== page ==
Council for Social Development Inc
Deniliquin's first internet café was available through the
Stepping Stones project, which offered an expanded range of education
and training activities for young people. The project was particularly
successful with a group of 12 early-school leavers, some of whom
were juvenile offenders. An unstructured approach to the acquisition
of skills allowed tutors to address the individual needs of each
Deniliquin is typical of rural and remote areas in Australia in
that it lacks adequate social infrastructure and support services
for young people. For example, there is no youth centre, it is too
small to attract funding for a Police Citizens Youth Club, and has
seen the Council withdraw funding for the single youth worker who
did provide some outreach support.
The Deniliquin Council for Social Development is one agency that
provides some services for young people, e.g. a Time Out program
for two days a week. The Council inherited resources from the former
Skillshare Centre. These include a fully equipped activities room,
some computers and administrative resources. During the two days
of the Time Out program, young people use the Council as a "drop-in
The Council was keen to expand this program to address the needs
of unemployed young people who have come into contact with the criminal
justice system. Most have language, literacy and numeracy difficulties,
others have drug and alcohol related problems, and some are on disability
pensions. The Council also wanted to provide services for young
Aboriginal people in the area.
The Strategic Pilot Project allowed the Council to conduct the Stepping
Stones Project, whose aims were to:
establish Deniliquin's first internet café by providing
access to computers and the internet
the self-esteem and confidence of young people aged between 15-20
years who were no longer at school, with particular emphasis on
their interpersonal skills
- improve basic
numeracy and literacy skills
training and education options that would help them enter the
community involvement in the Centre's youth program and further
develop the Centre's network of community and government agencies.
The Centre ran the Stepping Stones Project for two days a week,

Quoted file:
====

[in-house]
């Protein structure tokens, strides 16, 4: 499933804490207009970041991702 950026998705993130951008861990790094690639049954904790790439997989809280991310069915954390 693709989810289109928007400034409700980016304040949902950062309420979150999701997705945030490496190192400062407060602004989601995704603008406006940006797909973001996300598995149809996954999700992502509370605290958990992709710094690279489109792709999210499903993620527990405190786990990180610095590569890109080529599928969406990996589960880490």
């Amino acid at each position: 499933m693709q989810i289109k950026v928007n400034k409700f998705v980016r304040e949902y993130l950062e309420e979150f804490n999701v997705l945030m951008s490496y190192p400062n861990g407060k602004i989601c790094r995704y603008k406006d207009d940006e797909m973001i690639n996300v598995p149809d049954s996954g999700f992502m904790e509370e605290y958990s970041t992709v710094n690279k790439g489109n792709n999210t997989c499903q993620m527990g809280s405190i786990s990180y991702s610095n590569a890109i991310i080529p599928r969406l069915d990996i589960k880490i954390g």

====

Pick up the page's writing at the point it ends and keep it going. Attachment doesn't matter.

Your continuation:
so that, along with the Time Out program, the drop-in centre operated
four days a week.
The Centre adopted an unstructured approach to skills development.
Twelve young people from the target group were given access to computers
and the internet, with basic instruction made available if required.
They also had access to art, music and cooking tuition, had the
opportunity to assist Greening Australia in its regeneration work
and could develop a vegetable plot within the grounds of the centre.
Activities focused on practical living skills such as cooking and
developing and working to a budget. A drug and alcohol counsellor
worked with the participants for a short period each week. The preparation
of resumes, media interpretation, games and the RTA licensing test,
were used to develop language, literacy and numeracy skills. Job
seeking assistance and support was provided if appropriate, as was
information and referral support on further education and training
All 12 participants were enrolled in distance learning programs
to complete studies at Years 7-11 without returning to the schools
they had left, either voluntarily or through suspension. By the
end of the project, seven were still enrolled.
One young man was accepted into a long-term rehabilitation centre
that caters specifically for adolescents. All participants produced
a resume to assist with job applications.
Some participants had to attend the project as a condition of their
bond - a reflection of the status the project achieved among local
Despite the fact that the local Land Council was without an administrator
during the life of the project, several Aboriginal participants
accessed the services through other referral channels.
Both staff and participants said the project led to increased self-esteem
and self-confidence amongst participants. In project evaluation
surveys, young people said they were more confident and assertive,
had become disciplined in their study and work habits and were socialising
more within the community.
The project succeeded because staff had a good rapport with the
participants, and played an important role in encouraging them to
make changes in their attitude and lifestyle. A strong referral
network also contributed to the project's success, with the Centre
and its services being seen as a vital part of the community's social
The flexibility of the unstructured approach to skills acquisition
allowed staff to address the individual needs of each participant
and to expand the range of activities on offer. The internet café
was a particular feature of the additional services.
Overall, staff would not alter the way they ran the project. However,
they would like to see Stepping Stones recognised as an approved
program for the activity test administered by Centrelink